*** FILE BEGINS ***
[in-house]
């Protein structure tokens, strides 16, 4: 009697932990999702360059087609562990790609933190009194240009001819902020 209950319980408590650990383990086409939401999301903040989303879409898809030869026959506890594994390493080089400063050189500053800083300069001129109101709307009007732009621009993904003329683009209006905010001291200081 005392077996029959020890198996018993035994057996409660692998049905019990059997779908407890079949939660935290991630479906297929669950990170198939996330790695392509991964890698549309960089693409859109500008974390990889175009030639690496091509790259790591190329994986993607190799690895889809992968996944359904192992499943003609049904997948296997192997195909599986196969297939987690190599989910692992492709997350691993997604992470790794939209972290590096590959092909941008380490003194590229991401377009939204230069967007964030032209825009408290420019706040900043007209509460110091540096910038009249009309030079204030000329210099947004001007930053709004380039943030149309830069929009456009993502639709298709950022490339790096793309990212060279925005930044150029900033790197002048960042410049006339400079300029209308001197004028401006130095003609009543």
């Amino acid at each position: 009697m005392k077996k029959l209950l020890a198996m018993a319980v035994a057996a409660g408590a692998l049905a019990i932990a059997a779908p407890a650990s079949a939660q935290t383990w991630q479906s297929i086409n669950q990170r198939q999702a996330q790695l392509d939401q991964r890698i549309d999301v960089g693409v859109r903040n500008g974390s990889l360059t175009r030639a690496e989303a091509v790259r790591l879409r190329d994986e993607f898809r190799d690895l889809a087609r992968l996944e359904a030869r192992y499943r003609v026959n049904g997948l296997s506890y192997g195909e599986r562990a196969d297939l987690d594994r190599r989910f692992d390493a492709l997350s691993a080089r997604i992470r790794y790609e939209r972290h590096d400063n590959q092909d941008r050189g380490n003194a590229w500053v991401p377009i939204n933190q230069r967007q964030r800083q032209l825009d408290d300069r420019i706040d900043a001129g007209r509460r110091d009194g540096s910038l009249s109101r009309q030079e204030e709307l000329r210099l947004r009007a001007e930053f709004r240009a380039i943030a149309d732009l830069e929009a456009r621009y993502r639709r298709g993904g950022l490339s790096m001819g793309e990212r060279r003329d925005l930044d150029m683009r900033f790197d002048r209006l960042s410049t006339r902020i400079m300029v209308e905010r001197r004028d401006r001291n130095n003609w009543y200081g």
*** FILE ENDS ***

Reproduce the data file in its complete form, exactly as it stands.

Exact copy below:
[in-house]
């Protein structure tokens, strides 16, 4: 009697932990999702360059087609562990790609933190009194240009001819902020 209950319980408590650990383990086409939401999301903040989303879409898809030869026959506890594994390493080089400063050189500053800083300069001129109101709307009007732009621009993904003329683009209006905010001291200081 005392077996029959020890198996018993035994057996409660692998049905019990059997779908407890079949939660935290991630479906297929669950990170198939996330790695392509991964890698549309960089693409859109500008974390990889175009030639690496091509790259790591190329994986993607190799690895889809992968996944359904192992499943003609049904997948296997192997195909599986196969297939987690190599989910692992492709997350691993997604992470790794939209972290590096590959092909941008380490003194590229991401377009939204230069967007964030032209825009408290420019706040900043007209509460110091540096910038009249009309030079204030000329210099947004001007930053709004380039943030149309830069929009456009993502639709298709950022490339790096793309990212060279925005930044150029900033790197002048960042410049006339400079300029209308001197004028401006130095003609009543």
């Amino acid at each position: 009697m005392k077996k029959l209950l020890a198996m018993a319980v035994a057996a409660g408590a692998l049905a019990i932990a059997a779908p407890a650990s079949a939660q935290t383990w991630q479906s297929i086409n669950q990170r198939q999702a996330q790695l392509d939401q991964r890698i549309d999301v960089g693409v859109r903040n500008g974390s990889l360059t175009r030639a690496e989303a091509v790259r790591l879409r190329d994986e993607f898809r190799d690895l889809a087609r992968l996944e359904a030869r192992y499943r003609v026959n049904g997948l296997s506890y192997g195909e599986r562990a196969d297939l987690d594994r190599r989910f692992d390493a492709l997350s691993a080089r997604i992470r790794y790609e939209r972290h590096d400063n590959q092909d941008r050189g380490n003194a590229w500053v991401p377009i939204n933190q230069r967007q964030r800083q032209l825009d408290d300069r420019i706040d900043a001129g007209r509460r110091d009194g540096s910038l009249s109101r009309q030079e204030e709307l000329r210099l947004r009007a001007e930053f709004r240009a380039i943030a149309d732009l830069e929009a456009r621009y993502r639709r298709g993904g950022l490339s790096m001819g793309e990212r060279r003329d925005l930044d150029m683009r900033f790197d002048r209006l960042s410049t006339r902020i400079m300029v209308e905010r001197r004028d401006r001291n130095n003609w009543y200081g």